Day 38: We were up and about earlyish to rent bikes to pedal to a big tree. It’s not often that we’d consider a 30km round trip on a bike just to see a tree, but that’s exactly what we did today.
We walked to a bike rental shop down the street. All of the bikes lined up on the pavement were fixies with cute little wire baskets – not ideal for what we needed. We were busy googling on our phones to see if there were other bike rental options in town when the owner said “I have gears bikes!” and dragged us inside a dark shed where he proudly waved to his selection of two dusty mountain bikes. One for ‘big man’, one for ‘not big girl’ apparently.
He spent a bit of time removing thick layers of dust from the bikes with an old rag, put air in the tyres, then pumped the brakes to show they were all working (they weren’t). We paid our money, hopped on the bikes and headed off.
The tree we were pedalling to is called the Giant Rain Tree. It’s a massive Monkey Pod Tree, a native of South America, which is believed to be over 100 years old. The trunk measures an impressive 15 metres in perimeter and the tree is 20 metres in height, with the branches spreading out over 25 metres. One article called it ‘one of Kanchanaburi’s latest attractions’, with its popularity growth apparently fuelled by social media.
The tree has been the subject of some recent controversy due to a raised walkway being built around its base. Presumably it was done to protect the tree and stop the soil and roots around it being compacted, however many are now suggesting the walkway is an unnecessary eyesore which destroys the ‘feeling of nature’.
As we arrived on our bikes, there were no ‘feeling of nature’ about at all – we discovered it was a mini-party town, with loud music and crowds of people scoffing food from market stalls and posing for endless pics on the wooden walkway under the tree. We parked our bikes and walked around for a bit. A highlight of the visit (apart from posing from endless pics of course) was a group of young boys who were doing some sort of aerobics class mixed with martial arts. We assumed it was either fitness or dance at first, but then they started wrestling each other to the ground and getting a bit tough – so perhaps there was a bit more to it.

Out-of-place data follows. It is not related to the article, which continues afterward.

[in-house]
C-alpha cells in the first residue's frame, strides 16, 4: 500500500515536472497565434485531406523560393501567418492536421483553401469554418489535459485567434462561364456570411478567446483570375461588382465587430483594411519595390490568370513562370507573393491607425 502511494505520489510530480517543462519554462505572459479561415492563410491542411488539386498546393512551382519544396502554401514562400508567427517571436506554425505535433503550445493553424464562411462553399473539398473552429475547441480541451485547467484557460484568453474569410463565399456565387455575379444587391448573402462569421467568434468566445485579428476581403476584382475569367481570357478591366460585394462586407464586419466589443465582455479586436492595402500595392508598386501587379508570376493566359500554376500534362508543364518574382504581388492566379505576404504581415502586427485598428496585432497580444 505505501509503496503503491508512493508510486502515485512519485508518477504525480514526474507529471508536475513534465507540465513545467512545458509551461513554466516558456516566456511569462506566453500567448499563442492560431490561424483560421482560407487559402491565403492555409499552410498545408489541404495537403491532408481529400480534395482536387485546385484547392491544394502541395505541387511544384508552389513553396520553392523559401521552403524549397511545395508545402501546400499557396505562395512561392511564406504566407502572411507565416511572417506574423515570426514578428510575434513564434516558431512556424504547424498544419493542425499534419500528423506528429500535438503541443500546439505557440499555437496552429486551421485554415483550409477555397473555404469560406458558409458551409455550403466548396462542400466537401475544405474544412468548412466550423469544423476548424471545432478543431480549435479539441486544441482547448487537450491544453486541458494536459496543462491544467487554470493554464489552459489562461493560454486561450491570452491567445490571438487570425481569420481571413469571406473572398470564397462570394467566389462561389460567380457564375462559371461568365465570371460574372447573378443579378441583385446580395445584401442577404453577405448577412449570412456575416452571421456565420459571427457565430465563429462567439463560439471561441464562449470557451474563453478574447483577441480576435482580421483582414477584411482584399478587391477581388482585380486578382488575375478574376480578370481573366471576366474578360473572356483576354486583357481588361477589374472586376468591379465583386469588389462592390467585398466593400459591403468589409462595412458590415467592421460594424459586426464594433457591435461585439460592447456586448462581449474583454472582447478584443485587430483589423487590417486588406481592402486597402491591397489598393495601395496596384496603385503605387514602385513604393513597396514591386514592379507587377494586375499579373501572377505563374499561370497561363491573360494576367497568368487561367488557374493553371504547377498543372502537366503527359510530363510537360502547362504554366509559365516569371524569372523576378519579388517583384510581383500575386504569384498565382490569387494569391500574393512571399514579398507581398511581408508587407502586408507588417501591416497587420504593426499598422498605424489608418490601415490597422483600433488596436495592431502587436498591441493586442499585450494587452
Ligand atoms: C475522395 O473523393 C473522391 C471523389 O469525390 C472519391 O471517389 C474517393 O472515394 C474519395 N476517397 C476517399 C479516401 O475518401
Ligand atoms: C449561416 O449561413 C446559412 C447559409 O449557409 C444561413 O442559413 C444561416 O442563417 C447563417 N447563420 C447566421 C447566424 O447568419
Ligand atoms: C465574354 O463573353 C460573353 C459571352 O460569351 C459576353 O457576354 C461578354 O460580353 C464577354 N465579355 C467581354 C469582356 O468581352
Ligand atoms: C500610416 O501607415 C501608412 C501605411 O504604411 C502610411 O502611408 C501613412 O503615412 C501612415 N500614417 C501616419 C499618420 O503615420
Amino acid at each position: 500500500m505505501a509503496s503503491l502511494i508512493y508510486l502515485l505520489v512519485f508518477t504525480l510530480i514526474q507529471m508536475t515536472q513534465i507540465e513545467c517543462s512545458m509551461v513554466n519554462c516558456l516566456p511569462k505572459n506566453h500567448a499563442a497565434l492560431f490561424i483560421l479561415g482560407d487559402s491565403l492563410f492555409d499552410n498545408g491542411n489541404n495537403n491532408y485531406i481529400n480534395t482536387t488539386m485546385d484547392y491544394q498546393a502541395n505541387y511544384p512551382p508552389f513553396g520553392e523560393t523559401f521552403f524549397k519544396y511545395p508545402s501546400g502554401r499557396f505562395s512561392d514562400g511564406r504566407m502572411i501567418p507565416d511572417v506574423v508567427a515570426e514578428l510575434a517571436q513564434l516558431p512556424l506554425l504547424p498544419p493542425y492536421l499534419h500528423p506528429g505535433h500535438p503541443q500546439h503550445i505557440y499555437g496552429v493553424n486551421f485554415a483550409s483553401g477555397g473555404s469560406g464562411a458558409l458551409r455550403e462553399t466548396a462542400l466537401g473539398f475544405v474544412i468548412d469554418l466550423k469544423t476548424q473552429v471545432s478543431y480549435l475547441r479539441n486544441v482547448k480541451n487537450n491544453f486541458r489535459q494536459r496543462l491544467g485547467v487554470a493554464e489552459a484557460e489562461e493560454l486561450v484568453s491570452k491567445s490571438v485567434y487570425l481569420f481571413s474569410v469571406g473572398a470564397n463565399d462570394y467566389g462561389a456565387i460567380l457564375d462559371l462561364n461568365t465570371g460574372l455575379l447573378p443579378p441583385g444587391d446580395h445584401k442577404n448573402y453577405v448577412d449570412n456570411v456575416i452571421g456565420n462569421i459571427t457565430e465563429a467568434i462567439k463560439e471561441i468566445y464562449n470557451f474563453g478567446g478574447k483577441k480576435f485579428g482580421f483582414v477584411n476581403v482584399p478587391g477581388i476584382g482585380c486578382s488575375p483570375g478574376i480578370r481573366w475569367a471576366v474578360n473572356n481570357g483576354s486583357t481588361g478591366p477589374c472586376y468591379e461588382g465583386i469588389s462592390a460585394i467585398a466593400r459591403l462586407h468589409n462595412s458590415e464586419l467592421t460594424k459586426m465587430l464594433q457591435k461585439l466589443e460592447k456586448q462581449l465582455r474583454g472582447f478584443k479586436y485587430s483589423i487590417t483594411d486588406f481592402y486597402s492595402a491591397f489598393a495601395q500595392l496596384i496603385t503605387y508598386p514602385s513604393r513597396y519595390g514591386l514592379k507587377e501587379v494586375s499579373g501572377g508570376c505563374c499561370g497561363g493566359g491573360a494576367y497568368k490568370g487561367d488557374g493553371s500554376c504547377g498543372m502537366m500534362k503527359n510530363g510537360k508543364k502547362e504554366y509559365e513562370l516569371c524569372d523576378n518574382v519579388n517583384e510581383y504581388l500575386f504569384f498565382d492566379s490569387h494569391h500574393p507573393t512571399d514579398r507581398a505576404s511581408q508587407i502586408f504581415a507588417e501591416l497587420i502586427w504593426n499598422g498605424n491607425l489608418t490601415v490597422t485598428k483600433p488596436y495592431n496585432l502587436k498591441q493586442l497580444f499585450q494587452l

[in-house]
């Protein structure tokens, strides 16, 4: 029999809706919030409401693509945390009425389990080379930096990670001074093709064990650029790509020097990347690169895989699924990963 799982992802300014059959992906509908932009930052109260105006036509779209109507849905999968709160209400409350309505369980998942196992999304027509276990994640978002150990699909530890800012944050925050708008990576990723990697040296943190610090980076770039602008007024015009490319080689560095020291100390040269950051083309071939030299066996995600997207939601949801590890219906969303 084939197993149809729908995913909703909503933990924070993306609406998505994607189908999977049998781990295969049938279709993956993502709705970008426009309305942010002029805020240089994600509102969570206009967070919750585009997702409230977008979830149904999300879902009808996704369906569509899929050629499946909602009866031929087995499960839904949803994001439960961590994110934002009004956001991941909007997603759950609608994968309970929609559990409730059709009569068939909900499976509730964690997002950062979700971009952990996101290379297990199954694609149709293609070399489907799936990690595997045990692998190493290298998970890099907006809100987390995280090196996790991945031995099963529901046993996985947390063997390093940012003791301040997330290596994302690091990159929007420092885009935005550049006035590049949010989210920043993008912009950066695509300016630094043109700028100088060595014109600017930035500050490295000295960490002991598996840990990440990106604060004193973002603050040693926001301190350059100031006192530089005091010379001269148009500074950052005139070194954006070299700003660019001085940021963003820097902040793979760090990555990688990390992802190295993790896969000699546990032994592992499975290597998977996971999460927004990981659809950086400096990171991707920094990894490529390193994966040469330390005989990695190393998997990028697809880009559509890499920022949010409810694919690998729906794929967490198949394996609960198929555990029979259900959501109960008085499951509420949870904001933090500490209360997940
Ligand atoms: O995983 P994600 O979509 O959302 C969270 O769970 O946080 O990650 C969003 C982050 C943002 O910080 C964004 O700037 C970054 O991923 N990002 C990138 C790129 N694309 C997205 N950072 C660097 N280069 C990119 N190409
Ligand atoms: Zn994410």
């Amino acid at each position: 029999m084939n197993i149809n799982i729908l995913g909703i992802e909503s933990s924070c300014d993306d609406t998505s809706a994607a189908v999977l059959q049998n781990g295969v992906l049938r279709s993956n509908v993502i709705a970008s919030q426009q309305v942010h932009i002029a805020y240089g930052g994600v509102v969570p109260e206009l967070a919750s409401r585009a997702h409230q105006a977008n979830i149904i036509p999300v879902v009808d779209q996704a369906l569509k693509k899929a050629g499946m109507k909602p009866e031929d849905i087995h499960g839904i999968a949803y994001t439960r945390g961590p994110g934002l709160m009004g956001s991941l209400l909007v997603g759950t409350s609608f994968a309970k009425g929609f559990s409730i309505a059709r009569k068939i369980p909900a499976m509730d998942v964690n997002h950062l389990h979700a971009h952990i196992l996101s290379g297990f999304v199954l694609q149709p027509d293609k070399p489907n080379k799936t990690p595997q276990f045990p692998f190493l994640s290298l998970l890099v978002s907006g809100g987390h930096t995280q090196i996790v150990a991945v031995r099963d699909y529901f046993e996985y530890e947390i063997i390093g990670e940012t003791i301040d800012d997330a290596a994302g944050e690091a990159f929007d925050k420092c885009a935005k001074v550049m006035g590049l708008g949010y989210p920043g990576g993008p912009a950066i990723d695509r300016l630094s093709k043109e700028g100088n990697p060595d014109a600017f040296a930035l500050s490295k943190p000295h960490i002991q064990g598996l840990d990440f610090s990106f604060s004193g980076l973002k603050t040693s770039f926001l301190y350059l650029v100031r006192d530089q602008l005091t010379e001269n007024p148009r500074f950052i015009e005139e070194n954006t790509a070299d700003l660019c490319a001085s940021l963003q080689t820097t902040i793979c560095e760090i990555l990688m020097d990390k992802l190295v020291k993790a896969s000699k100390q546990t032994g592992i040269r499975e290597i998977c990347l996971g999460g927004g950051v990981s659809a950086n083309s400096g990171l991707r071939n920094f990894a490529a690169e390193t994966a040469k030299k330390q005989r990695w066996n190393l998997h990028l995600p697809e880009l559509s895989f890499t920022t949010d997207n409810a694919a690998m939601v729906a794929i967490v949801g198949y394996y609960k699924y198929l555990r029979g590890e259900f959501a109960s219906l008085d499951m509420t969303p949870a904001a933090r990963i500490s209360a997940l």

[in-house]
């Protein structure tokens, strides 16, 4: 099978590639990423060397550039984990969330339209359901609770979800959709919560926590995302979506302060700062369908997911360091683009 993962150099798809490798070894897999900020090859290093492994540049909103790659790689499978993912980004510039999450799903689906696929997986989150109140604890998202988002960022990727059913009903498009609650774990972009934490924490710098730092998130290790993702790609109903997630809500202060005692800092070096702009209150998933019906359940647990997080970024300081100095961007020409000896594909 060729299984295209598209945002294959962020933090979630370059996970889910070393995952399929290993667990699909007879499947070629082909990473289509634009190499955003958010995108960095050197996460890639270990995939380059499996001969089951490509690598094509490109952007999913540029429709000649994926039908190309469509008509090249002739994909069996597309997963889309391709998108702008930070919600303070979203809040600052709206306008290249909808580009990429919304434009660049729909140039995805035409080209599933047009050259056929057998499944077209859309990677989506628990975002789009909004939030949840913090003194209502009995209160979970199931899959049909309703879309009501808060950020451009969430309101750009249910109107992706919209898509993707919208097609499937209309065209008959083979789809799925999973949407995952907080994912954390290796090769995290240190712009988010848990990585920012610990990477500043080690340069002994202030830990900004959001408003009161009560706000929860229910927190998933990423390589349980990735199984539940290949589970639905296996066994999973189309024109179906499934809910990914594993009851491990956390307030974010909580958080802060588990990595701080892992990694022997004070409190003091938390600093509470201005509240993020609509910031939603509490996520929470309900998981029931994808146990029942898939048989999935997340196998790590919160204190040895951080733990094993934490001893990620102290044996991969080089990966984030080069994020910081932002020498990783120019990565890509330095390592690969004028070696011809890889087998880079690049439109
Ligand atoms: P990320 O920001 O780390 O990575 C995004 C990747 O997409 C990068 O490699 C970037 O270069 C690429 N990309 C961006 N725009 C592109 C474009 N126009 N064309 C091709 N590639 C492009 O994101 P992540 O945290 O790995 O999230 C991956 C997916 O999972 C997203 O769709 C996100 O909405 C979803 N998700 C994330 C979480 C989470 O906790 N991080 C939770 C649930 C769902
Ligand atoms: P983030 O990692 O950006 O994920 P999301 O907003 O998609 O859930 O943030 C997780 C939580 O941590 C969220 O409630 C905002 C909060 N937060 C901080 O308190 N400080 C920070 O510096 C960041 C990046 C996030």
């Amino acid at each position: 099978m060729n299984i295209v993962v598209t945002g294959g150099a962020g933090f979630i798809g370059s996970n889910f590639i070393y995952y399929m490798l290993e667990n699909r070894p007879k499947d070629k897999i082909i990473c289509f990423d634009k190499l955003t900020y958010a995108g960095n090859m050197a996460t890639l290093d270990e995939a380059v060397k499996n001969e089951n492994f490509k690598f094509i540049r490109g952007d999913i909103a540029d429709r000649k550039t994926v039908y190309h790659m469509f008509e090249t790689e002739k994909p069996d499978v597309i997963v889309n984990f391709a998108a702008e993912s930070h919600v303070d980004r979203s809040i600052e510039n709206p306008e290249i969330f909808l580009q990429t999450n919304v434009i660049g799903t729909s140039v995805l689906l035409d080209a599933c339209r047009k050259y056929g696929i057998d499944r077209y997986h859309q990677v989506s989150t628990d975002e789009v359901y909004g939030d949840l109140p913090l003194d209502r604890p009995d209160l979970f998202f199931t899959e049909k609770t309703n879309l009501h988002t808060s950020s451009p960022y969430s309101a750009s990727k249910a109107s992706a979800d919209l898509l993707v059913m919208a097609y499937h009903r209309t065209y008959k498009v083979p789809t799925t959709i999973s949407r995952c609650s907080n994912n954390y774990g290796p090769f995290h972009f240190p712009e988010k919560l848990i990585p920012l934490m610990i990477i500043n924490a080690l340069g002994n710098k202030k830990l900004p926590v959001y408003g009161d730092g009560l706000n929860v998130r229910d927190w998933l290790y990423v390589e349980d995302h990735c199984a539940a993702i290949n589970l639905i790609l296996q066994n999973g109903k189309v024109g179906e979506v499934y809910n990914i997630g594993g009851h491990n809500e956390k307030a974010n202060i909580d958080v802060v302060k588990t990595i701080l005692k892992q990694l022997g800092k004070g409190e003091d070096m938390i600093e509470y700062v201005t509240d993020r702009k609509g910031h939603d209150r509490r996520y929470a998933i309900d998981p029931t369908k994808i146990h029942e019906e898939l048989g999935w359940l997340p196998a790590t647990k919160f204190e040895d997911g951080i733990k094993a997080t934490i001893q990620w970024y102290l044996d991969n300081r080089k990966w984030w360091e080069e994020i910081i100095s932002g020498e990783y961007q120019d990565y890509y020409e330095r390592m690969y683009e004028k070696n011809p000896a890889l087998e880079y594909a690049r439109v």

The scenery on the ride to and from the big tree was phenomenal – fields of sugar cane and other crops, vivid green rice paddies, rice laid out drying in the sun, with very few cars and bikes on the smaller roads we were pedalling along.
But while there was less traffic on the roads, there was a heap of dead snakes – we pedalled over dozens of the things along the way. Being at such close proximity, it’s perhaps better they were dead – still seems a shame that so many get killed though.
Jim jumped off his bike at one point to photograph something and he called Lil over to take a look. And there on the side of the road was a large black scorpion (Lil’s biggest nightmare). As oh-so-practical Jim pointed out: “And that’s why you should always check your shoes before putting them on”.
We pedalled back to Kanchanaburi, dropped off the bikes, and then decided it was time to chuck our walking shoes in the guesthouse washing machine. After some tussling with coins and buttons and nothing useful happening, we had to ask for help – the guesthouse manager came around and after a bit of rough poking and prodding got the machine to do its stuff. Then it was time to head out for dinner.
The eating choices in this town are vast – so many fabulous restaurants. If we stayed here for a month we wouldn’t get bored with the food options. Tonight we chose a small Thai restaurant which was spectacular. Northern Thai spicy beef curry, spicy Thai sausage, green chicken curry, Vietnamese sausage and blue sticky rice (the blue colour comes from butterfly pea flower). All washed down with icy cold Chang beer, which we’ve become quite fond of.
Tomorrow is Jim’s birthday – we have a fun day lined up to celebrate, and a hellishly early start.